Two municipalities, five barangays and six Blaan community organizations got from a private benefactor almost P6 million worth of grants for pro-poor projects.
Malungon in Sarangani and Kiblawan in Davao del Sur received P2.1 million and P3 million, respectively, from the Sagittarius Mines Incorporated (SMI) for peace and development thrusts that would benefit the residents of both municipalities.
Kiblawan Mayor Carl Jason Rama, who received from representatives of SMI a P3 million worth check for their LGU last April 6, said Saturday he and his constituent-barangay chairpersons are thankful to the mining outfit for its continuing support to their community-empowerment programs.
Kiblawan, an upland town in Davao del Sur, has 30 barangays.
“The development packages we get from SMI from time to time are being spent wisely. We are thankful to the SMI for helping us pursue community projects intended to promote sustainable development in the local communities,” Rama told reporters.
The SMI also released on April 6 separate P75,000 worth checks each for the barangay governments of Tacub, Abnate and Bulolsalo in Kiblawan.
The mining firm also provided with a P75,000 grant each the Indigenous People’s Structure, or IPS, in Kiblawan's Barangays Tacub, Abnate, Bulolsalo and Kimlawis.
The assistance was earmarked for projects meant to address poverty and underdevelopment in the four barangays, drawn from SMI’s allocation for its social development program.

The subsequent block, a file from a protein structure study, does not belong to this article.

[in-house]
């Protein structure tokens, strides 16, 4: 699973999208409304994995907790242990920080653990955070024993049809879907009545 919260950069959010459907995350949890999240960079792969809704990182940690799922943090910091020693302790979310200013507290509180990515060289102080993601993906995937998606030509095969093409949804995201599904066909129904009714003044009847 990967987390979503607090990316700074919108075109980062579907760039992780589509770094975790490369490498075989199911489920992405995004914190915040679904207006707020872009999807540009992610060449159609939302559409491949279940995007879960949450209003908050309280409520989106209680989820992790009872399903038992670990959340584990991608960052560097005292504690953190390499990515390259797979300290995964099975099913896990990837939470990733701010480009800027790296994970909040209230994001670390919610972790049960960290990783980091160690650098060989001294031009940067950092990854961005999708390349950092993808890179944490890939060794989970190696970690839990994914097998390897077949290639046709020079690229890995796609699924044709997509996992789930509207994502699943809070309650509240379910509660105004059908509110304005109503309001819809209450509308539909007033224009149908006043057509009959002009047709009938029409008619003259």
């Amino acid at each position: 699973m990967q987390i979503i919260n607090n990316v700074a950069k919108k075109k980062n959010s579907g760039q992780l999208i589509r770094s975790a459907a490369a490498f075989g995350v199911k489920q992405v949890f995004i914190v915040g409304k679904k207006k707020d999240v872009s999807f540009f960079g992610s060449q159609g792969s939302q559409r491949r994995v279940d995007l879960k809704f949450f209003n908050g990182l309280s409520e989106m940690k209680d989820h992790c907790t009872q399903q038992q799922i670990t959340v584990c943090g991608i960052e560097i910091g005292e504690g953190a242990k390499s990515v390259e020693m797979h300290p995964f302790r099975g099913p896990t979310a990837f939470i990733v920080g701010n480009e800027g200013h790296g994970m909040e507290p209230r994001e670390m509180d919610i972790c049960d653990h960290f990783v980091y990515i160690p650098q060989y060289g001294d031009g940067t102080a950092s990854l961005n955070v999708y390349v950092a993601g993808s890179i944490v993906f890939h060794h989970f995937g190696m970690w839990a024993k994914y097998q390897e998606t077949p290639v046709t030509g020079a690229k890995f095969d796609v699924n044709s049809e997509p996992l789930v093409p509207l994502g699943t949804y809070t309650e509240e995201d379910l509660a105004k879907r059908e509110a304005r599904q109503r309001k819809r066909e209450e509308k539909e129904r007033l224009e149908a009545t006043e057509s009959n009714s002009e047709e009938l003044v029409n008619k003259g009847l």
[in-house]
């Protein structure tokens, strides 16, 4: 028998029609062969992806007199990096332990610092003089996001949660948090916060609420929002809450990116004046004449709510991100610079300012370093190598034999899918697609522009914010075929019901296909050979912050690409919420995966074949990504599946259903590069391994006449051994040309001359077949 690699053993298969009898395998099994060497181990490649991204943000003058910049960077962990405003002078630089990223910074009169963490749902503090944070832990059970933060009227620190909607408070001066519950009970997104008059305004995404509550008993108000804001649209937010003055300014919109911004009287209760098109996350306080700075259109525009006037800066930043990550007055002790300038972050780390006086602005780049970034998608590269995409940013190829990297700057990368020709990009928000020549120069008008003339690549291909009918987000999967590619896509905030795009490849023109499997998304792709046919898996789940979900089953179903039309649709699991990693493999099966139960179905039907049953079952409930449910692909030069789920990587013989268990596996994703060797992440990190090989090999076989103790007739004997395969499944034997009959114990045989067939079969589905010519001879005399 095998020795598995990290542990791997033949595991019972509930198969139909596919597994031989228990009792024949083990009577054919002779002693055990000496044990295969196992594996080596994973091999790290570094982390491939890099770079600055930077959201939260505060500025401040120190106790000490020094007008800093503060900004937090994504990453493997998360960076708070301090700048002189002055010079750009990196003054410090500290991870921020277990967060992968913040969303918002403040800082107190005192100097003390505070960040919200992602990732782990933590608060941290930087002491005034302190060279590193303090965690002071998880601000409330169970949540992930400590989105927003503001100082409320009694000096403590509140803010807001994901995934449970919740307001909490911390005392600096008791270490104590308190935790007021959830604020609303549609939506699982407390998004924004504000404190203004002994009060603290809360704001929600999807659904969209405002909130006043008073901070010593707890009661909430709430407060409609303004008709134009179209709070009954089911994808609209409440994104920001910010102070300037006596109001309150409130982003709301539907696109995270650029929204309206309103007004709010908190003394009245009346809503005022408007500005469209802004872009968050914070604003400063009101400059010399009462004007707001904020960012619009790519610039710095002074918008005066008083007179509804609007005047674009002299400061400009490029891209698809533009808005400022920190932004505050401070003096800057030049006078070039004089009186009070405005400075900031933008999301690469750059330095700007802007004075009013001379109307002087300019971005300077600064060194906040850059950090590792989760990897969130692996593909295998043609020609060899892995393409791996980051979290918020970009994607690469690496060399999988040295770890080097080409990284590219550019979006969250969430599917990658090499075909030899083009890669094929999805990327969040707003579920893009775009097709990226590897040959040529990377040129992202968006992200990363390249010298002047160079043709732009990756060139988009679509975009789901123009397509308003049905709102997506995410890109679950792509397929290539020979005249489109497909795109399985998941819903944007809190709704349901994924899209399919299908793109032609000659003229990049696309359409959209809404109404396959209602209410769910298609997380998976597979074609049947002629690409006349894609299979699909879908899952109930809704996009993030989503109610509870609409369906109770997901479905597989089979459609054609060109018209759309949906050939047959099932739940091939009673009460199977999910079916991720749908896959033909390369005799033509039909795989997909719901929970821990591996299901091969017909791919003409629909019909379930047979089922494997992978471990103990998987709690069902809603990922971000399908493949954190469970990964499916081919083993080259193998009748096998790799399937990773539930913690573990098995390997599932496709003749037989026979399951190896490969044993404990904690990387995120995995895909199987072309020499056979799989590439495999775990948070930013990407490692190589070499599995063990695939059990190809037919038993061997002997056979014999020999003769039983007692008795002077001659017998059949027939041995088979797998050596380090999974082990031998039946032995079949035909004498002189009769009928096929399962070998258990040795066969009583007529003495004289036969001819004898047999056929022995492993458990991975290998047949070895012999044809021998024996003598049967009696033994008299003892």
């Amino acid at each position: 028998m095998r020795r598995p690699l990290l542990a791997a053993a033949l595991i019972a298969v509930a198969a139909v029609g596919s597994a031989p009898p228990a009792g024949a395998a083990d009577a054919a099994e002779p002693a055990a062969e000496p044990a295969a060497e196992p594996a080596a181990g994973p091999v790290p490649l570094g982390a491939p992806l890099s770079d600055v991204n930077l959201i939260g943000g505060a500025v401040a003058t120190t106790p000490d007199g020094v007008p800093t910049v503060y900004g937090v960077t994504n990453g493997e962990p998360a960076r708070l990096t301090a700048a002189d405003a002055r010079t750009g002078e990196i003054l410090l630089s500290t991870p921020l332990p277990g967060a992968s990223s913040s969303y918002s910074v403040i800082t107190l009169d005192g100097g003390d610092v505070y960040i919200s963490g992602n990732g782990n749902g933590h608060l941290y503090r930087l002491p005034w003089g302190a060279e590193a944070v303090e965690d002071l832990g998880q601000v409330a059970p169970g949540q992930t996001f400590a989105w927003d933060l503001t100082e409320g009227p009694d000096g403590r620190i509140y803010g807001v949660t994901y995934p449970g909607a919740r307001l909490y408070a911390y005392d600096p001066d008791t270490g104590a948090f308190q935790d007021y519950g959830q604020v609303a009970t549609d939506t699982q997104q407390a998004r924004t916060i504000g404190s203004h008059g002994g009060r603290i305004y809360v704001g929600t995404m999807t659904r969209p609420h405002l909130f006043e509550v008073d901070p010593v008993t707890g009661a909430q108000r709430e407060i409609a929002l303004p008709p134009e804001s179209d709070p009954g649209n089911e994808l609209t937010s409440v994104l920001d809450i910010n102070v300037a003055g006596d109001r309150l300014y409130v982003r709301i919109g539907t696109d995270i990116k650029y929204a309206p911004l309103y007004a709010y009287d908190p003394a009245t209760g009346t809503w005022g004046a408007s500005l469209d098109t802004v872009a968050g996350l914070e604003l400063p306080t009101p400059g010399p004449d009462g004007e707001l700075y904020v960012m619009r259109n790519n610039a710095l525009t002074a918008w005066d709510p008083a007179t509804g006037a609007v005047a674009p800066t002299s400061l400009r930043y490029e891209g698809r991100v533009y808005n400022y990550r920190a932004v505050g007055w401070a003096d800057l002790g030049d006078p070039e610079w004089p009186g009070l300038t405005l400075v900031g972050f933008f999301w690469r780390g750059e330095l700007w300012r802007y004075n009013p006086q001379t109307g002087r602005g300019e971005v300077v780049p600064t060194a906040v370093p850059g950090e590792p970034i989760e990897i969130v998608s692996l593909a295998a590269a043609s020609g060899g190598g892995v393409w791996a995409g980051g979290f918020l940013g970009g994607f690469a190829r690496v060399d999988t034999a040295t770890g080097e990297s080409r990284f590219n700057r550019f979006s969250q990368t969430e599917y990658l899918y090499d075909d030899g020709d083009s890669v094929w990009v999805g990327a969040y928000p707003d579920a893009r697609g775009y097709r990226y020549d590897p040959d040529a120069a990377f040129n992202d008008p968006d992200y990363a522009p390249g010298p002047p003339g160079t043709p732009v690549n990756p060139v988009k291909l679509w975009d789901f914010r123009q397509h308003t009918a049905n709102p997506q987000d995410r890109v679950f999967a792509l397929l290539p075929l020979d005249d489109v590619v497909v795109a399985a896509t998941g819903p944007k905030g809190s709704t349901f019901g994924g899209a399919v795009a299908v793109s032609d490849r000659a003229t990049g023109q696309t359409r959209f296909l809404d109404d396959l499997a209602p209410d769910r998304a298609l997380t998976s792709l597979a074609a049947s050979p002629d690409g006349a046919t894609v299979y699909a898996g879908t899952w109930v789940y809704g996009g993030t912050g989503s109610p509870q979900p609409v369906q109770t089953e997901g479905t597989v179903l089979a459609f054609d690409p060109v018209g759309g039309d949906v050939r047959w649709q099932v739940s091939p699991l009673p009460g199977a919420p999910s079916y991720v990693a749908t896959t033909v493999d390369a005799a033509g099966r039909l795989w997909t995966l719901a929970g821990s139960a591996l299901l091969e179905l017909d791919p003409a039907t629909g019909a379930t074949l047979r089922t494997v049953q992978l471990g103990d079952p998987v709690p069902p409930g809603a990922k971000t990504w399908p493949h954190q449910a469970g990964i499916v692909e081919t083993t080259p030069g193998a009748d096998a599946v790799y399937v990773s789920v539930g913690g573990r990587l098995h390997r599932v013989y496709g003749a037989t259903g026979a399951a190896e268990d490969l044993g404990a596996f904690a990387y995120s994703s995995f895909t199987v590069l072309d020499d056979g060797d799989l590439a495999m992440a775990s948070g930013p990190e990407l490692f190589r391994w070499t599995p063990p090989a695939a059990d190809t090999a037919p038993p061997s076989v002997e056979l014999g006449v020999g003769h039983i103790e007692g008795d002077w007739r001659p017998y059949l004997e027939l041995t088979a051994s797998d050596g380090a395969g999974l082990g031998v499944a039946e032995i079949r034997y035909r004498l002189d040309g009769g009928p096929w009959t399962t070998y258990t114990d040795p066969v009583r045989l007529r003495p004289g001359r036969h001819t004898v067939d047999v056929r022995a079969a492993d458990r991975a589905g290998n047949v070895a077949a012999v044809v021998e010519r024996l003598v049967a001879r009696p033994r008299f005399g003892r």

Wennie Pandoy, chairperson of Barangay Abnate, received from the SMI a laptop with printer for their office during the April 6 event, held at the municipal government center of Kiblawan.
“We are thankful to the SMI. It has not even operated yet but already poured a big amount of money for its social development program benefiting the residents of Kiblawan,” Pandoy said.
Rama said he and his constituents are not opposed to responsible mining.
“We know that the SMI is a very responsible mining firm. If ever we shall have issues with SMI, we shall initiate a peaceful dialogue with the firm," Rama said.
Kiblawan and Malungon are both near Tampakan town in South Cotabato where the SMI has been planning to mine for copper and gold since 1995. The firm has not operated since.
The indigenous Blaan communities and non-Blaan settlers in Malungon, Kiblawan, Tampakan and in Columbio, Sultan Kudarat have been clamoring for the operation of SMI since the company's inception more than two decades ago.
The supposed commencement of SMI's operation in the 1990s was stymied by a South Cotabato provincial ordinance against mining activities in the province and the opposition by groups outside of the four towns.
Blaan tribal leaders have been vocal in asserting their right to allow the operation of the SMI based on the Indigenous Peoples Rights Act.
The IPRA law, or Republic Act 8371, gave the indigenous communities right to self-determination and imprimatur to harness the natural resources obtainable in their ancestral homelands.
The mayor of Malungon, the lawyer Maria Theresa Constantino, received last March from SMI a P2.1 million worth check also intended for their LGU’s pro-poor socio-economic programs.
“We are so grateful to the SMI for its continuing socio-economic support for our municipality,” Constantino then said in an emailed statement.
The SMI also released then a P75,000 worth check each to the barangay governments of Blaan and Malabud in Malungon and to the IPS in both barangays.
Constantino said she has constituents who finished college courses with the help of the SMI, among them Sweetly Mae Galang-Laguirder, the incumbent barangay chairperson of Blaan. (PhilStar)